The arterials are also generally faster, in that they’re not littered every block with stop signs like a lot of the side streets. They still have traffic signals unfortunately, but the spacing is generally every few blocks or more. The LIE service road has stretches with more than half a mile between signals. The problem obviously is none of these main arteries are suitable for anyone but fairly competent cyclists. Hence my suggestion of viaducts, probably above the median. We really should have tried that as a test case on Queens Blvd. We even could have hung the bike lane off the #7 viaduct on the last portion of Queens Blvd. before it reaches the Queensboro Bridge.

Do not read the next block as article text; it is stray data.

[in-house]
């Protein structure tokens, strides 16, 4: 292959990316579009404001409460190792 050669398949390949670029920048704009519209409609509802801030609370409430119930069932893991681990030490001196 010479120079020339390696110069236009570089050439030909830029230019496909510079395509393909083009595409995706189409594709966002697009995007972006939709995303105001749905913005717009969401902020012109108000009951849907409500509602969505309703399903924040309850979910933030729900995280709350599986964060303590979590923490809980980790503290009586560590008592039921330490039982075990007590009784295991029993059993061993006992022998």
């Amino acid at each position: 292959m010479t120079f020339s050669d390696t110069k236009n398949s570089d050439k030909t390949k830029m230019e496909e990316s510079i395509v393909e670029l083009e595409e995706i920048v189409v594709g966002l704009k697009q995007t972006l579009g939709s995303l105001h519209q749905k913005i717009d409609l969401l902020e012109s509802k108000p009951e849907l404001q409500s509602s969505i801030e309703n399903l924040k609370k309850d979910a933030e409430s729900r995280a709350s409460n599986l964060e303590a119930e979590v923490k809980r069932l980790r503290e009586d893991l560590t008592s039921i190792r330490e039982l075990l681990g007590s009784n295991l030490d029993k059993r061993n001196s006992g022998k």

• Eric Adams the Bklyn Borough President is the one mainstream NYC politician running for mayor who is both an ex-cop and doesn’t believe in harassing cyclists.

  • Everyone should bug the heck out of de Blasio on Brian Lehrer tomorrow AM. He cannot say “I’m not familiar with the situation yet.” Well, he could but if I get on I’ll call him a liar.

  • specialmonkey

    De Bozo is afraid of the popo.

  • specialmonkey

    But keep some cars just in case. A week or two ago I did see an officer on a bike patrolling over the Manhattan bridge from BK towards Chinatown, I think during the evening commute.

  • emjayay

    But you already live in Utopia.